In winter, the ubiquitous American elm trees are bare and the anemic playgrounds of these projects are empty; the concrete of the buildings appears heavy against the gray skies….

And yet, in these cold public spaces, the neighborhood rises into life each day as my son, Jamie, and I make our way to school. The Chinese community comes out for morning communal exercise. The people bring their transistor radios and line up for tai chi, or fan dancing, or sword dancing, or dancing, period. They shake their hands and energy pulses from body to body. There is an unattainable communal joy that they find during their daily practice….”

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Our “Maps and Legends” theme continues online:  BROAD STREET is proud to present this essay about otherness, language, and the blending of cultures and traditions in a show of community and good luck. It’s the story of what happened when Rachel Aydt, a writing teacher at the New School, decided to teach basic English to the Chinese-born caretakers of kids at her son’s school. Americanized names, ghost money, and a friendship with a neighbor who earns a living by collecting recyclables all become part of a new language that’s part spoken words, part hand gestures.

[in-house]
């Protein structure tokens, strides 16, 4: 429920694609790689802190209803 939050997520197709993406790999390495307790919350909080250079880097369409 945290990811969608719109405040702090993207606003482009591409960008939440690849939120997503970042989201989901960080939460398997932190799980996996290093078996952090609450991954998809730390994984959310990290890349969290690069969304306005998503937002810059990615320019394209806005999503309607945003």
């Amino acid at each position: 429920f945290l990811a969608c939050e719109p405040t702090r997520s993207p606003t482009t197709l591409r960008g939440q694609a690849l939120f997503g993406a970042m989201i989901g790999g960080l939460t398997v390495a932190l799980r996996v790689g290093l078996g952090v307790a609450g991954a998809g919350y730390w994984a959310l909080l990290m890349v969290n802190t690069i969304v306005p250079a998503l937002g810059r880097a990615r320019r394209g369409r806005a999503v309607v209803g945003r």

Read the complete essay here:  “Hands Chopping Air.”

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Rachel Aydt’s essays have appeared in The New York Times’s Motherlode blog, The New York ObserverThe New York Post, and numerous other periodicals. In addition to her ESL work, she teaches writing at the New School University.

 

 

 

 

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For more about interactions between China and the U.S. in our pages, see our interview with sculptor Daniel M. Krause in the “Hunt, Gather” issue, and check out Julie Anderson’s “It Cannot Be Conceived: American idealists in two Chinese revolutions, Cultural and capitalist” in our  print “Maps & Legends” issue.

Uncredited images from Pinterest and Tumblr.